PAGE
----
Setting Your Agency Up for Success

You can’t do this alone. Robert Ingersoll said, “We rise by lifting others,” and that is readily apparent in business. Instead of focusing on the numbers, turn your attention to your people. How can you help them grow and succeed as individuals and as a team?

Support them with fair pay, a clear path to advancement, educational opportunities, and perks that make it fun—yes, fun—to work with you. This doesn’t have to be extravagant, but going out of your way to celebrate birthdays and personal goals achieved means a lot to your people, as does thanking them for a job well done. Work with them as they try to balance work with everything else that goes on in their lives.

Trust yourself to know when someone is taking advantage of those perks and your understanding. It’s rare, and you’ll know it when you see it. Generally, people simply need to be recognized for their contribution. They want to feel they’re part of something important. They want to be seen and treated as the individuals they are.

When you do this, you develop a strong culture and sense of teamwork. Your agency does better because your employees feel better, and because they want to do better. They want to contribute to the team’s success.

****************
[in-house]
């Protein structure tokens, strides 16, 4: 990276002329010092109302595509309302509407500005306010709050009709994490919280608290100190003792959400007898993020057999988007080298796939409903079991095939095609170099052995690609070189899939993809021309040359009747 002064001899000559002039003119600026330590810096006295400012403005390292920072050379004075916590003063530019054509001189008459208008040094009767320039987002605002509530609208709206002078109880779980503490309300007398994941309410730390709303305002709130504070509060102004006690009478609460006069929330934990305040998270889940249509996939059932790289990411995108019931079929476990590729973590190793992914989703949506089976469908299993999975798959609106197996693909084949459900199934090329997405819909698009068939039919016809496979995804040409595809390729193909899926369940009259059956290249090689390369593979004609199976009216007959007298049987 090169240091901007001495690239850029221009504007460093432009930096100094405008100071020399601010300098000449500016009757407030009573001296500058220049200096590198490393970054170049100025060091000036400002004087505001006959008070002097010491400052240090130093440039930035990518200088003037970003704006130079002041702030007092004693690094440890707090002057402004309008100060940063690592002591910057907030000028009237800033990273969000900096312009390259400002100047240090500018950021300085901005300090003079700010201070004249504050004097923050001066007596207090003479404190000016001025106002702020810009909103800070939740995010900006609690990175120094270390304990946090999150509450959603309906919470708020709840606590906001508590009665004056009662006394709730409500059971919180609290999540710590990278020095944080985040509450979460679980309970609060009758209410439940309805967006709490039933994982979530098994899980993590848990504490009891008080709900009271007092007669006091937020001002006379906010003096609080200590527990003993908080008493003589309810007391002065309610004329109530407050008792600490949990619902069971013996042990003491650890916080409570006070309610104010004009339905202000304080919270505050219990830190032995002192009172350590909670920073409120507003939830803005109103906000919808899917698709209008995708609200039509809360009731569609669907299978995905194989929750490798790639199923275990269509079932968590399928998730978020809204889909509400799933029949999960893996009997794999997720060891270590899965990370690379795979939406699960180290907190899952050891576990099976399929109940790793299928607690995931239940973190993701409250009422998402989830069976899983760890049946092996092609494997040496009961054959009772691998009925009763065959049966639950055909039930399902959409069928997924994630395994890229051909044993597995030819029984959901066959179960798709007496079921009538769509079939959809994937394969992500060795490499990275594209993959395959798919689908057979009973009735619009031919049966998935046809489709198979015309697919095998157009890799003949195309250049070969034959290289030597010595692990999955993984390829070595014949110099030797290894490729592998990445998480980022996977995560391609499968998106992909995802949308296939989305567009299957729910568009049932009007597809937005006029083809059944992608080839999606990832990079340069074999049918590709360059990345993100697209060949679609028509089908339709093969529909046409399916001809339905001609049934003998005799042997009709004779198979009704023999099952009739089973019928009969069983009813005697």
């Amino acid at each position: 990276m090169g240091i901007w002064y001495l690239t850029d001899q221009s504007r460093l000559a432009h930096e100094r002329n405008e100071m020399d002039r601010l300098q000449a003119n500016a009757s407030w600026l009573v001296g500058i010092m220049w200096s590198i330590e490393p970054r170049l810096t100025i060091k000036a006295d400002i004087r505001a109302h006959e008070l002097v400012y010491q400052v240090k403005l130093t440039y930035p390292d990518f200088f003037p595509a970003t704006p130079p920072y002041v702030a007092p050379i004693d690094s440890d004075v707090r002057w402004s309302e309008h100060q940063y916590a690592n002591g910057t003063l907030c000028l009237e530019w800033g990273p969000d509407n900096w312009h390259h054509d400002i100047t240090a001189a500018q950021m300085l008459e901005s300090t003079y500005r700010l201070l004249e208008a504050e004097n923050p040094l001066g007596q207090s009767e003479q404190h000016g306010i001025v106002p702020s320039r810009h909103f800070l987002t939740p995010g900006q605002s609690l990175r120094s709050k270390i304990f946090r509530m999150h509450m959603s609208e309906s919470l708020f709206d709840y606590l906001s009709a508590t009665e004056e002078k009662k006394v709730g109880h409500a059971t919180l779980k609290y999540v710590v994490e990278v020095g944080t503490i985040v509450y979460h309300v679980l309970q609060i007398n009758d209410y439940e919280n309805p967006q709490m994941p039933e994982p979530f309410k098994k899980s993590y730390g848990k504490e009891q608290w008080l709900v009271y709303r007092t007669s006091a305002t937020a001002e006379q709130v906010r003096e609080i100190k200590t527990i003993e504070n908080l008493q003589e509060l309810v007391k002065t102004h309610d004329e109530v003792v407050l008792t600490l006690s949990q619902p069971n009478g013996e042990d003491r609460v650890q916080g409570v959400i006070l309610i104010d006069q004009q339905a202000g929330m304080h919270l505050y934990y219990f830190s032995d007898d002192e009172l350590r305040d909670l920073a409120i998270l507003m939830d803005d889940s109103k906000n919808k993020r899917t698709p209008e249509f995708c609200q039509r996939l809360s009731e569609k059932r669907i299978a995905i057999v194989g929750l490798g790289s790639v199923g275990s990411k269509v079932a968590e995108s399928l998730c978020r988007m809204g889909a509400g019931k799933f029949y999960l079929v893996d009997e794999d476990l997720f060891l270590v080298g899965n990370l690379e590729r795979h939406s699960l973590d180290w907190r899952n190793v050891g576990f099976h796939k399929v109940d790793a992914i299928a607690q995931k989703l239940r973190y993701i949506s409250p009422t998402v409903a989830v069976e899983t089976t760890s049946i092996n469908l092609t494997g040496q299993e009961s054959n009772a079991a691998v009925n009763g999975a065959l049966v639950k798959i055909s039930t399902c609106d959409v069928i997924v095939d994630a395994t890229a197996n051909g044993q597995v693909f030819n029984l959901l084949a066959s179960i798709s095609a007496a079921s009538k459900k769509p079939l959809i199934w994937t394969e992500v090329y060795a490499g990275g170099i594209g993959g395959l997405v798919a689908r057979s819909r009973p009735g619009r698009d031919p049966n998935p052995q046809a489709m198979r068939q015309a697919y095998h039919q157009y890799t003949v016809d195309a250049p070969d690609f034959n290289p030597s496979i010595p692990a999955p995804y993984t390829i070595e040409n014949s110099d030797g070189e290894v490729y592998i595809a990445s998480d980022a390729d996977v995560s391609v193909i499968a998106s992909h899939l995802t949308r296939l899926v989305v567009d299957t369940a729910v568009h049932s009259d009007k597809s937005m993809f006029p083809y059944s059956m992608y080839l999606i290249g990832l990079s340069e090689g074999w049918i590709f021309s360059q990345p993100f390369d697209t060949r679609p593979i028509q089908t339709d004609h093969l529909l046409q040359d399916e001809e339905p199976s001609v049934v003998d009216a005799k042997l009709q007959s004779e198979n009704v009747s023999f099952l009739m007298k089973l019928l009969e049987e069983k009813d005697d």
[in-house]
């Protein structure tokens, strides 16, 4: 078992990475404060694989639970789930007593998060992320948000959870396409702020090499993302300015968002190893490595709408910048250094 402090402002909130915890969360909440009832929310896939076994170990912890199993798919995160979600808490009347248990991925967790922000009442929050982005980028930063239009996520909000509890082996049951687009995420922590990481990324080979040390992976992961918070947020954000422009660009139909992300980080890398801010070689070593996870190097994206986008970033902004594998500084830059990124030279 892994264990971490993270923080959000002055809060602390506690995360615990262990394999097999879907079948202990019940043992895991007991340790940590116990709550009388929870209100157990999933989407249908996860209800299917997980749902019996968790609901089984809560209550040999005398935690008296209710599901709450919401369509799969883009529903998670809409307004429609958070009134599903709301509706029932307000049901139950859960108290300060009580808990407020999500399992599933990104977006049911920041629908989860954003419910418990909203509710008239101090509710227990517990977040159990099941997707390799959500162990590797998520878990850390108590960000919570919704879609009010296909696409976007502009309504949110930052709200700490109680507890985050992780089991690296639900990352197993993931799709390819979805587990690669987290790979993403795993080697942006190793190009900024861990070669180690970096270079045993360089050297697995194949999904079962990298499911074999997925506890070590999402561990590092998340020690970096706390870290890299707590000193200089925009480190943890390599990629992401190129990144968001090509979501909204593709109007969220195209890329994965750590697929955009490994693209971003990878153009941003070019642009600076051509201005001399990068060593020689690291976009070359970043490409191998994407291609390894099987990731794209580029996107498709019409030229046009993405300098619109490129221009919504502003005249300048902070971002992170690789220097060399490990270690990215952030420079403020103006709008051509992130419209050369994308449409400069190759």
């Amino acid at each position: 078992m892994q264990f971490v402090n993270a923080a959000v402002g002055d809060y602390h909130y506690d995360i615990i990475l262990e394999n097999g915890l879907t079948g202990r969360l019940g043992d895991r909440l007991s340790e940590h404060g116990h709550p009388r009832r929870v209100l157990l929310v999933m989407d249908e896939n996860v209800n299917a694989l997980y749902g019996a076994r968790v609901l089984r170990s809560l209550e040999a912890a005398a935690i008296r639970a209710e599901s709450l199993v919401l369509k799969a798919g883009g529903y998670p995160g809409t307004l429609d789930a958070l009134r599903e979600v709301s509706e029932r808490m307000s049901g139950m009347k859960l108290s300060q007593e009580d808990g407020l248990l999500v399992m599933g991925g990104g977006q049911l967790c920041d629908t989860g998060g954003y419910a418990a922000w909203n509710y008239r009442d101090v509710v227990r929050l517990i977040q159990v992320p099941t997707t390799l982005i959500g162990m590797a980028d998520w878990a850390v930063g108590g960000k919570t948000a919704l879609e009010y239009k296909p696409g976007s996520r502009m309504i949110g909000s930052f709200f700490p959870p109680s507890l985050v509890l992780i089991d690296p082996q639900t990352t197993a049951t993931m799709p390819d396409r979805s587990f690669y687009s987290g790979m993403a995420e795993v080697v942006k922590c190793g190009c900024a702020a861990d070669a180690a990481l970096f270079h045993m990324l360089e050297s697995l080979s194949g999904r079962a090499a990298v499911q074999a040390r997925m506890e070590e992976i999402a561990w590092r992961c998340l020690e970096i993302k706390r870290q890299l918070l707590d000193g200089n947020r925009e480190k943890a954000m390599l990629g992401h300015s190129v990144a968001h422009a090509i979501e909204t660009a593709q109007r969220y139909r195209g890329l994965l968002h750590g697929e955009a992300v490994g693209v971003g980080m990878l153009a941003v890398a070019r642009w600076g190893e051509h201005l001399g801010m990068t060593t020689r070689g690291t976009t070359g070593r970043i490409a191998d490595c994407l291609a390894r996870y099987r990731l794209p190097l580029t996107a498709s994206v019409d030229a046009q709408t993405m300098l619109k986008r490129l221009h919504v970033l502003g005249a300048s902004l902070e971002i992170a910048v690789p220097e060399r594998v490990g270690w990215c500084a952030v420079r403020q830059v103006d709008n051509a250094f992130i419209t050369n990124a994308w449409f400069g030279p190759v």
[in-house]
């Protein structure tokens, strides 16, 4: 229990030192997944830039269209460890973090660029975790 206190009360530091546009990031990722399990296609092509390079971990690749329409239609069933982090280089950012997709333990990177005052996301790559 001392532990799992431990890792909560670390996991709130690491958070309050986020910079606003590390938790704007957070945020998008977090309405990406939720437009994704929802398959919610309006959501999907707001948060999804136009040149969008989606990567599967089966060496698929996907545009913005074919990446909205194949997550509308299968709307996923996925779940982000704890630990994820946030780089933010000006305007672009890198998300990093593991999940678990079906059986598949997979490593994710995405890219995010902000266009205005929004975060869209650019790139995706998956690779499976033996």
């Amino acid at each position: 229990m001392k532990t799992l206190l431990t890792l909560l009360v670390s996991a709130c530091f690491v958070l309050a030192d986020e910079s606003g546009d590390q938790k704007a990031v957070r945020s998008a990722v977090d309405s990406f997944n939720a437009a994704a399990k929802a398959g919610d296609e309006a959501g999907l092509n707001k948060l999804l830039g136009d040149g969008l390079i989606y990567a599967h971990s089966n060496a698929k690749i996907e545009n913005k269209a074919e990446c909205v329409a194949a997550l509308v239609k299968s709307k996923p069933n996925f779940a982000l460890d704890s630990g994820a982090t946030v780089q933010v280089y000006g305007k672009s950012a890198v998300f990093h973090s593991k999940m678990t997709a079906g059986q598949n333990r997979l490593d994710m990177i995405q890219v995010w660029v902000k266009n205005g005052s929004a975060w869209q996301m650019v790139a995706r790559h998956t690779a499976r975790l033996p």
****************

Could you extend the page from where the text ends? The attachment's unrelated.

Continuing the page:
This article talks about Marriott and its people-centric culture:

“The leaders of people-centric companies understand that it’s people who make their company successful. These companies realize that when people feel valued and cared for, they do their work with stronger intrinsic motivation, a deeper sense of meaning, and a greater level of engagement. They go the extra mile simply because they want to contribute to an organization that cares about them.”

Of course, putting your people first requires more than a decision to do so. It means shifting your focus and asking, “How can I best support this team?” rather than, “How can we make more money?” Then, you must put your people-first plan into action.

When you do, you’ll find that “How can we make more money?” is easily answered by, “How can I best support this team?” Along the way, both you and your employees will feel more motivated and fulfilled because of it. You’ll know you’re not just a slave to a profit margin: instead, you’re serving people. You’re helping them become the best versions of themselves. That’s why becoming a steward of your employees is your primary responsibility as a leader.

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Kelly L. Campbell

Kelly (they/she) is a Trauma-Informed Leadership Coach to emerging and established leaders who know they are meant for more. She is a keynote speaker on the intersection of trauma, leadership, and consciousness—the new TLC—and founder of Consciousness Leaders, the world’s most diverse speaker’s agency. They are the author of HEAL to LEAD: Revolutionizing Leadership through Trauma Healing (Wiley).